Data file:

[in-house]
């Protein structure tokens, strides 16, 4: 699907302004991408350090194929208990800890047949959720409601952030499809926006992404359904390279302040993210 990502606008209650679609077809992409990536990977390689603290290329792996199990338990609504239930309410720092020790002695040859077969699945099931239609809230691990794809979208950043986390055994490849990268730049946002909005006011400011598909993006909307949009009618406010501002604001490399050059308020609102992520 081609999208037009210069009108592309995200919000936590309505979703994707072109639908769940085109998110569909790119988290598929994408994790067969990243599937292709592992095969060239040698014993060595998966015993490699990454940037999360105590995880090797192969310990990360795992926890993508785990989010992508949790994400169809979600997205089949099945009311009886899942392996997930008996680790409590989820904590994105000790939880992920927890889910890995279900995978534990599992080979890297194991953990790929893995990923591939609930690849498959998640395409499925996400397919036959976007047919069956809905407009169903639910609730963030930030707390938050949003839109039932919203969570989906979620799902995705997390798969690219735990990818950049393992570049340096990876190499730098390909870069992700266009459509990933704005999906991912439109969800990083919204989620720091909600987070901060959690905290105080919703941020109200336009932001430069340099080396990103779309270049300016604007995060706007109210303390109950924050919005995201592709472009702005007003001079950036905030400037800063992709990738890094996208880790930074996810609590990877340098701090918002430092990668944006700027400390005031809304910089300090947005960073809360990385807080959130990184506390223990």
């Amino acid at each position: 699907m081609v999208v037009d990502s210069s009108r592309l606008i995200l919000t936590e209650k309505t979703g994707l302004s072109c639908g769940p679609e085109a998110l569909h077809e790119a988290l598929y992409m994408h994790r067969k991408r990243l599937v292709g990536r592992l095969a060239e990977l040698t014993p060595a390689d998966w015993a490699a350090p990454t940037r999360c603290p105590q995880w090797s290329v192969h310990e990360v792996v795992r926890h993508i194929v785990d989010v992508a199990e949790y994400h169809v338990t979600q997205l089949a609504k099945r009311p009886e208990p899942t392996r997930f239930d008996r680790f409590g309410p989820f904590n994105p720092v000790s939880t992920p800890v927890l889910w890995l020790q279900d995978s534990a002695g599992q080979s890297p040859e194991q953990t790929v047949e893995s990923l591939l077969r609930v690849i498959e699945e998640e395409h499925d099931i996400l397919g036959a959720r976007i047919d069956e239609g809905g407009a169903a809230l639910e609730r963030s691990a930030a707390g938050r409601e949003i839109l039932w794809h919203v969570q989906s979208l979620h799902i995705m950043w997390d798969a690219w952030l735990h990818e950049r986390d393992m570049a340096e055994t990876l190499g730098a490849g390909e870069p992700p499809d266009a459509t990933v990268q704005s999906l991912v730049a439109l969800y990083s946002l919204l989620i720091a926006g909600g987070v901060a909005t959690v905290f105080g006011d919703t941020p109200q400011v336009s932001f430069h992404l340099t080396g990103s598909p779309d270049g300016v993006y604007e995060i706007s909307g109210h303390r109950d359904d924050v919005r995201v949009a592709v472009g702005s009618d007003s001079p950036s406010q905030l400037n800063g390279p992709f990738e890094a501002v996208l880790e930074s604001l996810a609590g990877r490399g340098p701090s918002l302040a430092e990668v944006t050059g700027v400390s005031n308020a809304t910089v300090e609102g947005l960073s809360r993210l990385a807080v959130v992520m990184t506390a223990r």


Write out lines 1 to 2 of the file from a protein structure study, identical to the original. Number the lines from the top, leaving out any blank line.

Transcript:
[in-house]
């Protein structure tokens, strides 16, 4: 699907302004991408350090194929208990800890047949959720409601952030499809926006992404359904390279302040993210 990502606008209650679609077809992409990536990977390689603290290329792996199990338990609504239930309410720092020790002695040859077969699945099931239609809230691990794809979208950043986390055994490849990268730049946002909005006011400011598909993006909307949009009618406010501002604001490399050059308020609102992520 081609999208037009210069009108592309995200919000936590309505979703994707072109639908769940085109998110569909790119988290598929994408994790067969990243599937292709592992095969060239040698014993060595998966015993490699990454940037999360105590995880090797192969310990990360795992926890993508785990989010992508949790994400169809979600997205089949099945009311009886899942392996997930008996680790409590989820904590994105000790939880992920927890889910890995279900995978534990599992080979890297194991953990790929893995990923591939609930690849498959998640395409499925996400397919036959976007047919069956809905407009169903639910609730963030930030707390938050949003839109039932919203969570989906979620799902995705997390798969690219735990990818950049393992570049340096990876190499730098390909870069992700266009459509990933704005999906991912439109969800990083919204989620720091909600987070901060959690905290105080919703941020109200336009932001430069340099080396990103779309270049300016604007995060706007109210303390109950924050919005995201592709472009702005007003001079950036905030400037800063992709990738890094996208880790930074996810609590990877340098701090918002430092990668944006700027400390005031809304910089300090947005960073809360990385807080959130990184506390223990």